As you use the CCAR method, these considerations will inform your competencies as you go about detailing how you lead change, lead people, drive results, and build and leverage technical credibility. Integrating this into a 5- to 10-page document is challenging with 28 competencies to address. Barbara Adams, President and CEO of SESWriters advises:

“ECQs should include the emotional intelligence of how an executive used their strategic vision, resilience, building coalitions, managing conflict, incorporating their actions and behaviors that led to support each of the 28 competencies’ within the 10 stories required in a set of ECQs. This is the hard part because the executive needs to reveal the way they handle situations to achieve positive results. Each of the 28 competencies’ must be addressed in the appropriate ECQ or risk the QRB (Qualifications Review Board) denying ECQ Certification.”

3. Formatting Your ECQ

Like your other application materials, the format of your ECQ is vital for holding the attention of the review committee. If your formatting is less than professional or comes off stilted, it reflects on you as a candidate. Consider the following on how to format your ECQ:

  • Each ECQ should not go over two pages
  • Use the first-person “I” point-of-view instead of third-person
  • Make each example easy to read and concise, breaking up paragraphs
  • Keep sentences short and to the point
  • White space helps make your ECQ scannable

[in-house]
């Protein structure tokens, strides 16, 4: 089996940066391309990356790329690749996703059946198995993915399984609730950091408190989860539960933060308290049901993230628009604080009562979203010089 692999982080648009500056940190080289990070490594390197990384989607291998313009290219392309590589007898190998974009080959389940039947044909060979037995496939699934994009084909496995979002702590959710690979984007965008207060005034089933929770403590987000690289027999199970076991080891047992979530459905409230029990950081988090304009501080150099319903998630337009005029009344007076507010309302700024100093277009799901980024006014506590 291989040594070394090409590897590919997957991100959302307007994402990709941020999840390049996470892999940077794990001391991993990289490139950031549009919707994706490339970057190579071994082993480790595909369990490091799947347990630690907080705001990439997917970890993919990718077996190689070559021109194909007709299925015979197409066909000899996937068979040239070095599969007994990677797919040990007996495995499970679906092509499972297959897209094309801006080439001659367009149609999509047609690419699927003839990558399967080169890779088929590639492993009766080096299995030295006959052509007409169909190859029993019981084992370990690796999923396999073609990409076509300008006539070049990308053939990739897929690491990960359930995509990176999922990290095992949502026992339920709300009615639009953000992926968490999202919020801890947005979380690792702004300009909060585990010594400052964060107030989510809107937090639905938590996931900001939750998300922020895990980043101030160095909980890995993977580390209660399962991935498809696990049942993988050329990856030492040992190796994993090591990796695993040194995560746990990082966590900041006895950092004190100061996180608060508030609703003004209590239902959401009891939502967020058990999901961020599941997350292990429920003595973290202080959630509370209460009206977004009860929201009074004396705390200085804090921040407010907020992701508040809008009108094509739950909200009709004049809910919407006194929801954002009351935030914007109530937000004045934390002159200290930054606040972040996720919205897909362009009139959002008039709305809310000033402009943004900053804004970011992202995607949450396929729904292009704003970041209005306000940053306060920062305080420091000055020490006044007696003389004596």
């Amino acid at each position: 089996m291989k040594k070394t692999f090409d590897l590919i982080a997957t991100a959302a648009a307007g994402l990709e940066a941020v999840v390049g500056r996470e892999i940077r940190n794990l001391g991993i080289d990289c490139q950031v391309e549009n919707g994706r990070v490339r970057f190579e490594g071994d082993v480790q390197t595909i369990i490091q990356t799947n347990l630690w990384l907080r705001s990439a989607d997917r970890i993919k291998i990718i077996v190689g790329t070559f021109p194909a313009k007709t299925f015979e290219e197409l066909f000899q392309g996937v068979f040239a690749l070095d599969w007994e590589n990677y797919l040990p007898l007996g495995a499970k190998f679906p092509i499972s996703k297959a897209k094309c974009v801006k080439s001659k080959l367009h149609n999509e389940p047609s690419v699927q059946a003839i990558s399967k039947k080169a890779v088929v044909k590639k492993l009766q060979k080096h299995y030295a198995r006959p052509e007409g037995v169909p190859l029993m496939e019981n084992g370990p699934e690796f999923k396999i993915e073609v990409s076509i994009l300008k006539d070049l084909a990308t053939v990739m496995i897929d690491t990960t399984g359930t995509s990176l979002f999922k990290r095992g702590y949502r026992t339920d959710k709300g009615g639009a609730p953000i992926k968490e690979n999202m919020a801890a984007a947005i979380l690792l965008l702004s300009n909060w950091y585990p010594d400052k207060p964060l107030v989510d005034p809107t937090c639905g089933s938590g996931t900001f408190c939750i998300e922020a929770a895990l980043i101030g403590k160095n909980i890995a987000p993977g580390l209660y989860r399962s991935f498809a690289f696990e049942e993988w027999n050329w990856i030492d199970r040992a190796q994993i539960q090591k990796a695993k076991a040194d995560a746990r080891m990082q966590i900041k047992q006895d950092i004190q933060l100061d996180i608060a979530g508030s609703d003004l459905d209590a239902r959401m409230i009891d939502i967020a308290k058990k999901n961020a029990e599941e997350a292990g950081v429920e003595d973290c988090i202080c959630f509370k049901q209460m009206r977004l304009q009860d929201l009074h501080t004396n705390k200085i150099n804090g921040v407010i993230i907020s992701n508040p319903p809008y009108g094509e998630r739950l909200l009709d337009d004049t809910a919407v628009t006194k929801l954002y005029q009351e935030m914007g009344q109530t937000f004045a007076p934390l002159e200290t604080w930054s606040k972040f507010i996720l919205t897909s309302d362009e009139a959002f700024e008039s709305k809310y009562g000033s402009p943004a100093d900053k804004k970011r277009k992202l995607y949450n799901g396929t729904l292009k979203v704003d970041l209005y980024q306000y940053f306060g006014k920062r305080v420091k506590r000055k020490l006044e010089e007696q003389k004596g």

• Don’t use acronyms, unless citing multiple times, to achieve brevity
  • Use bold and italics to indicate critical details
  • Times New Roman, 12-point font is best — a classic typeface such as Helvetica is also acceptable
  • Number each page
  • Don’t use attachments — reviewers shouldn’t need to dig to find your experience
  • Leave off attachments of awards and certificates

The Environmental Protection Agency (EPA) offers examples in Word and PDF documents of ECQs for the Senior Executive Service Candidate Development Program. The examples display an excellent use of headers to identify competencies, breaking up paragraphs, utilizing white space and bullet points and addressing ECQs with brevity.

4. Use Proper Tone

You don’t want to get chatty in your ECQ, nor do you want to be too formal. Do not use slang. Be professional with a friendly tone.

Do not use passive verb forms. Passive language is associated with formality from youth, but the reviewers will see many ECQs. Hold their attention. Choose active verbs and combine them with the first person point-of-view.

Bad: “The restructuring of our team personnel eliminated the need for extra supervisors and was named this candidate’s best contribution to the company because it saved a lot of money and made workers feel more satisfied with their job.”

This example is lengthy, vague, and fails to use the “I” point-of-view.

Better: “I reorganized five teams of personnel into one and eliminated the need to hire three additional supervisors, ultimately saving the company $150,000 and boosting performance by 18 percent.”

This improved example uses specific data points to illustrate the candidate’s accomplishment and how they achieved it from their point-of-view. It’s also concise and to the point.

5. Don’t Deviate